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Thompson v. Carey

IN THE UNITED STATES DISTRICT COURT FOR THE EASTERN DISTRICT OF CALIFORNIA


January 5, 2010

JIMMIE THOMPSON, PETITIONER,
v.
THOMAS L. CAREY, RESPONDENT.

ORDER AND FINDINGS AND RECOMMENDATIONS

On June 8, 2009, the assigned district judge adopted the undersigned's May 5, 2009 findings and recommendations, granted plaintiff's application for a writ of habeas corpus pursuant to 28 U.S.C. § 2254, and directed respondent "to discharge petitioner from parole within 30 days of this order, as provided by California Penal Code section 3000.1(b), unless the Board of Parole Hearings determines that there is good cause to retain petitioner on parole, makes a written record of its determination, and transmits a copy of it to petitioner." Dckt. No. 84 at 2. On December 2, 2009, petitioner filed a motion for an order discharging petitioner from parole and noticed the matter for hearing before the undersigned on January 6, 2010. Dckt. No. 85. Respondent opposes the motion. Dckt. No. 86.

Petitioner argues that respondent violated the June 8, 2009 order by failing to provide petitioner (by July 8, 2009) with a copy of a written decision to retain him on parole, and by retaining petitioner on parole "despite a lack of 'good cause' required by the Court to do so." Dckt. No. 85 at 3. Petitioner further contends that respondent "violated the Court's order in that the process that led to the decision to retain [petitioner] on parole was based on errors and omissions, and was highly irregular and suspect indicating lack of good faith compliance with the order." Id. at 3-4. Therefore, petitioner contends that "[b]ecause the Court's order required that [petitioner] be discharged from parole unless Respondent, in good faith, complied with the conditional terms of the alternative order by July 8, 2009, and Respondent has not complied, [petitioner] must be discharged from parole." Id. at 4.

Respondent acknowledges that he "inadvertently" failed to serve petitioner with a written copy of the Board's decision on July 6, 2009 to retain him on parole, but contends that because petitioner "was notified of the Board's decision orally and has received a written copy of the Board's decision, and because the Board found good cause to retain him on parole, his motion should be denied." Dckt. No. 86 at 2. Respondent argues that the inadvertent failure to timely provide petitioner with a written copy of the Board's decision did not cause petitioner any harm and does not warrant his discharge from parole. Id. at 3. Respondent further contends that, contrary to petitioner's allegations, the Board found that petitioner's commitment offense and the fact that he had been in the community for less than two years and needed further supervision constituted good cause to retain him on parole. Id. at 3-4. Respondent argues that petitioner's contention that the Board's decision is not supported by good cause "is a question of state law," and if petitioner "wishes to challenge the propriety of the Board's decision, then he can and should file a state petition for writ of habeas corpus." Id. at 4.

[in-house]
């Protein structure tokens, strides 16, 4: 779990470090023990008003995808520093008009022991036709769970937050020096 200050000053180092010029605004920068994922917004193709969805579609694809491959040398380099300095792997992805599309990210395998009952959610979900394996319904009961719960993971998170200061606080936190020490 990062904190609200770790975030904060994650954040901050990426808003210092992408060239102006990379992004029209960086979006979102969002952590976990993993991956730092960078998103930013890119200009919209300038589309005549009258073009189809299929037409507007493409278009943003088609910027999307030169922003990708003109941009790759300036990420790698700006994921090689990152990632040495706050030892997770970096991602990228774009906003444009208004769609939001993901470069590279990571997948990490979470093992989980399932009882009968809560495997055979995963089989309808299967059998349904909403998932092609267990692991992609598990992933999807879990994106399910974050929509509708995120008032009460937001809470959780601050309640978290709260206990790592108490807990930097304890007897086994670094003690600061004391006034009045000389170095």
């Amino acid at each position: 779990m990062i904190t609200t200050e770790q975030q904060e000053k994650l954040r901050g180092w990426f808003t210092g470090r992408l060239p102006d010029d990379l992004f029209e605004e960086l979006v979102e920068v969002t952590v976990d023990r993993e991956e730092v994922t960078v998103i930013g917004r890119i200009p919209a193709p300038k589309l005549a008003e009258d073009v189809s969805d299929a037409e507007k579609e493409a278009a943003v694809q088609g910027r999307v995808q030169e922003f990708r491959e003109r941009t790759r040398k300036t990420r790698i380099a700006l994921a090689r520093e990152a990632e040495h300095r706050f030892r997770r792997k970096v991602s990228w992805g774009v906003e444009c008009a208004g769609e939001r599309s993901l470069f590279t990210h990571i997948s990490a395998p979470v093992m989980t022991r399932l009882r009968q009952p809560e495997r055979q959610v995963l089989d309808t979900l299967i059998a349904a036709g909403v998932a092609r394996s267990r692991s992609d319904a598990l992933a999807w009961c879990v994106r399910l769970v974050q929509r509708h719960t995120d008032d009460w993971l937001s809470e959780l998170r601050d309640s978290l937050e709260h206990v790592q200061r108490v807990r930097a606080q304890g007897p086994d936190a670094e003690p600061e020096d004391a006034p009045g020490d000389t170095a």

Respondent's "inadvertent" failure to timely provide petitioner with a copy of the Board's written decision is disconcerting. Nonetheless, petitioner has not shown that the failure warrants his discharge from parole. There is no dispute that he was orally notified of the decision at the end of July 2009. Moreover, he received his denial paperwork a few days later, and has now received a copy of the Board's formal written decision. Dckt. No. 85-6 at 3; 87 at 2. Further, although petitioner raises several potentially legitimate concerns regarding the Board's justification for retaining petitioner on parole, the undersigned will not recommend that this court second guess the Board's "good cause" determination without permitting the state court to first consider the issue.*fn1 See 28 U.S.C. § 2254(b)(1) ("An application for a writ of habeas corpus on behalf of a person in custody pursuant to the judgment of a State court shall not be granted unless it appears that -- (A) the applicant has exhausted the remedies available in the courts of the State; or (B)(I) there is an absence of available State corrective process; or (ii) circumstances exist that render such process ineffective to protect the rights of the applicant."). As respondent points out, if petitioner wishes to challenge the Board's decision to retain him on parole, he may file a state habeas petition challenging that decision.

Accordingly, it is hereby ORDERED that the January 6, 2009 hearing on petitioner's motion is vacated. Further, it is hereby RECOMMENDED that petitioner's motion for discharge from parole, Dckt. No. 85, be denied and the Clerk be directed to enter final judgment.

These findings and recommendations are submitted to the United States District Judge assigned to the case, pursuant to the provisions of 28 U.S.C. § 636(b)(l). Within fourteen days after being served with these findings and recommendations, any party may file written objections with the court and serve a copy on all parties. Such a document should be captioned "Objections to Magistrate Judge's Findings and Recommendations." Failure to file objections within the specified time may waive the right to appeal the District Court's order. Turner v. Duncan, 158 F.3d 449, 455 (9th Cir. 1998); Martinez v. Ylst, 951 F.2d 1153 (9th Cir. 1991).


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